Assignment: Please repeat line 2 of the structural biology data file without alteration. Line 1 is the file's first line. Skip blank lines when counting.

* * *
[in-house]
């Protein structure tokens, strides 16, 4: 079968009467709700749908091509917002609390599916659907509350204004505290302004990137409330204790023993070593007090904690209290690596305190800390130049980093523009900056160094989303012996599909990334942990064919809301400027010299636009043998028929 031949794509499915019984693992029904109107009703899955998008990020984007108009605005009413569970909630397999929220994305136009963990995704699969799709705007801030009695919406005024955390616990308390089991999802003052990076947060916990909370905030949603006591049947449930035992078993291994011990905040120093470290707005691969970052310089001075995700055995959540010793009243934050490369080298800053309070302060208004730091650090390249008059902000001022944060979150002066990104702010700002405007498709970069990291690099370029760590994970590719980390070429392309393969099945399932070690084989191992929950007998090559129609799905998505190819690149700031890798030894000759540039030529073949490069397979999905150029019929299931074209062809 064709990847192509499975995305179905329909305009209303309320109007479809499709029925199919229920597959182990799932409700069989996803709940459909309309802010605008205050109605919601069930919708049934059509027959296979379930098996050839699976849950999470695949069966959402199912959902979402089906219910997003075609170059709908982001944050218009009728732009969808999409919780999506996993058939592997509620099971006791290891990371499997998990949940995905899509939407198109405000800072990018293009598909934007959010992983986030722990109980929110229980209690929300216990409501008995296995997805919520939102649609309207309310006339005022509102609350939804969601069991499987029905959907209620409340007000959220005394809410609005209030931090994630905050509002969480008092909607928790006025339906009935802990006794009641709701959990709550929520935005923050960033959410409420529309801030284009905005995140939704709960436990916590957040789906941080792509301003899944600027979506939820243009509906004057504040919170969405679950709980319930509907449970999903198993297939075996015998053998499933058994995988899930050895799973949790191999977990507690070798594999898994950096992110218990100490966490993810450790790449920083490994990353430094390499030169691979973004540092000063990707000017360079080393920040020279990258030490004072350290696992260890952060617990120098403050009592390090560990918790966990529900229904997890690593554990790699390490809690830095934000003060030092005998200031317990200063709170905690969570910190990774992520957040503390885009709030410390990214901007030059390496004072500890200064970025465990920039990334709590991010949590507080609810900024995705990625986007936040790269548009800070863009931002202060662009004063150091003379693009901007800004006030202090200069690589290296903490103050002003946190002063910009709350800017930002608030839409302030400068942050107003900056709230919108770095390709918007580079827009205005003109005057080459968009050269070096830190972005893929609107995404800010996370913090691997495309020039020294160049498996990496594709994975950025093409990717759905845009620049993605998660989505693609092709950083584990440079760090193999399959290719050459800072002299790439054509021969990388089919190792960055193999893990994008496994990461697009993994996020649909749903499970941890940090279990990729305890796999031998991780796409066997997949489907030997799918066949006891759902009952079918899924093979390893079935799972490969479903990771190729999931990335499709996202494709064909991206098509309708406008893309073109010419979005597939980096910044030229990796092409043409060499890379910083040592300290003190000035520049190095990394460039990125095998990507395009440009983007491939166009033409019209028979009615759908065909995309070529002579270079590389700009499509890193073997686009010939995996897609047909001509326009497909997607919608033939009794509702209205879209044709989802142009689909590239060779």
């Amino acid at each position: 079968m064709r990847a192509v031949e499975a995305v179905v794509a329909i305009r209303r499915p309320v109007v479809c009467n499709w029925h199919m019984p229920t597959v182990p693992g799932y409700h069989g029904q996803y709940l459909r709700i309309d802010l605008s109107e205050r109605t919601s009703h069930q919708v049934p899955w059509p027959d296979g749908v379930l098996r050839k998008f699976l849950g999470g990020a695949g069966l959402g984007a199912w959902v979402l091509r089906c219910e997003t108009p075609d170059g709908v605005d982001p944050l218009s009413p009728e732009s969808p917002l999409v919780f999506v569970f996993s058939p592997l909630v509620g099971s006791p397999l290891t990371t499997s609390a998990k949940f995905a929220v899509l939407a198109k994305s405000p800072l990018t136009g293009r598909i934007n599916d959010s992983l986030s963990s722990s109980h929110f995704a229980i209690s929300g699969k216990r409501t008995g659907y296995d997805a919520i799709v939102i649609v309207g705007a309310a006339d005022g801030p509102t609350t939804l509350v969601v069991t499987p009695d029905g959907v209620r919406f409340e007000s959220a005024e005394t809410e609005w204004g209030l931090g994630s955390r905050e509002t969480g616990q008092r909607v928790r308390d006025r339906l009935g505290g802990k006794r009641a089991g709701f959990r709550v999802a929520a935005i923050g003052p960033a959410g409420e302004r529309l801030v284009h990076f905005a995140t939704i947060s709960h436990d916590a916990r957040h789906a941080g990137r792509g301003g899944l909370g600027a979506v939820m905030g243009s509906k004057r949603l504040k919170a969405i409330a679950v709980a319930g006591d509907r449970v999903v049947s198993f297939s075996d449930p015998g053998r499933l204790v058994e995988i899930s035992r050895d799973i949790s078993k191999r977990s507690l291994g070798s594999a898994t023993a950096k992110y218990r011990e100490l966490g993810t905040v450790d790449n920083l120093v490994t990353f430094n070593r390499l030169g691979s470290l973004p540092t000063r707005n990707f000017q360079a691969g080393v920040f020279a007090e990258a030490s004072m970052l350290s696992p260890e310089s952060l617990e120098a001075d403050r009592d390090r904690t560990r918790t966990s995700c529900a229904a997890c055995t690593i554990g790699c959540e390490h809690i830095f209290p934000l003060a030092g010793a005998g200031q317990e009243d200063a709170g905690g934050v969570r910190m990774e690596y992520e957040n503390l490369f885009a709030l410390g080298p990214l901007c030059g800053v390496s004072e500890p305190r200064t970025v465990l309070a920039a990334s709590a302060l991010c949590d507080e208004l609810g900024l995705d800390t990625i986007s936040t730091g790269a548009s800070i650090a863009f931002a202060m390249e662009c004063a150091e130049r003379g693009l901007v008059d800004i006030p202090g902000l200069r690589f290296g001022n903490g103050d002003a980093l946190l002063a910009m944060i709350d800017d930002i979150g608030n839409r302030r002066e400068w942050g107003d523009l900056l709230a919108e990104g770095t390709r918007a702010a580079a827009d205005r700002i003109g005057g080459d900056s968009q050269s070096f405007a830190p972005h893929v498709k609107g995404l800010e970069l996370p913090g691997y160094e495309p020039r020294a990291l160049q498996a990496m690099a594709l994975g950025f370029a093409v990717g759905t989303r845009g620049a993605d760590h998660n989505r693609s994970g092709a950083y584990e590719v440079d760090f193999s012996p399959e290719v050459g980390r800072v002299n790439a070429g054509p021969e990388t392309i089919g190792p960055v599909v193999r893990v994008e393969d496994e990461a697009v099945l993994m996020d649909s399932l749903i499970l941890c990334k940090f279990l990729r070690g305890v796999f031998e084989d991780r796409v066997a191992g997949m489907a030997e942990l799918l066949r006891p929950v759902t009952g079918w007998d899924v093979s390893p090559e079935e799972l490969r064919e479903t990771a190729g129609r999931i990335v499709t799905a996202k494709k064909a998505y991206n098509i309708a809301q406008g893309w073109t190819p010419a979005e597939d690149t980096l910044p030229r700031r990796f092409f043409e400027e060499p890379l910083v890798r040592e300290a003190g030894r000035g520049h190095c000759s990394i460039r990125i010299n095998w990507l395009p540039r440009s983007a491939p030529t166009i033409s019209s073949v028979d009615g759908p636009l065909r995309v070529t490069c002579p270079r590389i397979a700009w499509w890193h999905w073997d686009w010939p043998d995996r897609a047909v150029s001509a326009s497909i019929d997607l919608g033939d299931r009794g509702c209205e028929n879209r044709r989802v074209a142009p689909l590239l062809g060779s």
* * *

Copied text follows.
């Protein structure tokens, strides 16, 4: 079968009467709700749908091509917002609390599916659907509350204004505290302004990137409330204790023993070593007090904690209290690596305190800390130049980093523009900056160094989303012996599909990334942990064919809301400027010299636009043998028929 031949794509499915019984693992029904109107009703899955998008990020984007108009605005009413569970909630397999929220994305136009963990995704699969799709705007801030009695919406005024955390616990308390089991999802003052990076947060916990909370905030949603006591049947449930035992078993291994011990905040120093470290707005691969970052310089001075995700055995959540010793009243934050490369080298800053309070302060208004730091650090390249008059902000001022944060979150002066990104702010700002405007498709970069990291690099370029760590994970590719980390070429392309393969099945399932070690084989191992929950007998090559129609799905998505190819690149700031890798030894000759540039030529073949490069397979999905150029019929299931074209062809 064709990847192509499975995305179905329909305009209303309320109007479809499709029925199919229920597959182990799932409700069989996803709940459909309309802010605008205050109605919601069930919708049934059509027959296979379930098996050839699976849950999470695949069966959402199912959902979402089906219910997003075609170059709908982001944050218009009728732009969808999409919780999506996993058939592997509620099971006791290891990371499997998990949940995905899509939407198109405000800072990018293009598909934007959010992983986030722990109980929110229980209690929300216990409501008995296995997805919520939102649609309207309310006339005022509102609350939804969601069991499987029905959907209620409340007000959220005394809410609005209030931090994630905050509002969480008092909607928790006025339906009935802990006794009641709701959990709550929520935005923050960033959410409420529309801030284009905005995140939704709960436990916590957040789906941080792509301003899944600027979506939820243009509906004057504040919170969405679950709980319930509907449970999903198993297939075996015998053998499933058994995988899930050895799973949790191999977990507690070798594999898994950096992110218990100490966490993810450790790449920083490994990353430094390499030169691979973004540092000063990707000017360079080393920040020279990258030490004072350290696992260890952060617990120098403050009592390090560990918790966990529900229904997890690593554990790699390490809690830095934000003060030092005998200031317990200063709170905690969570910190990774992520957040503390885009709030410390990214901007030059390496004072500890200064970025465990920039990334709590991010949590507080609810900024995705990625986007936040790269548009800070863009931002202060662009004063150091003379693009901007800004006030202090200069690589290296903490103050002003946190002063910009709350800017930002608030839409302030400068942050107003900056709230919108770095390709918007580079827009205005003109005057080459968009050269070096830190972005893929609107995404800010996370913090691997495309020039020294160049498996990496594709994975950025093409990717759905845009620049993605998660989505693609092709950083584990440079760090193999399959290719050459800072002299790439054509021969990388089919190792960055193999893990994008496994990461697009993994996020649909749903499970941890940090279990990729305890796999031998991780796409066997997949489907030997799918066949006891759902009952079918899924093979390893079935799972490969479903990771190729999931990335499709996202494709064909991206098509309708406008893309073109010419979005597939980096910044030229990796092409043409060499890379910083040592300290003190000035520049190095990394460039990125095998990507395009440009983007491939166009033409019209028979009615759908065909995309070529002579270079590389700009499509890193073997686009010939995996897609047909001509326009497909997607919608033939009794509702209205879209044709989802142009689909590239060779």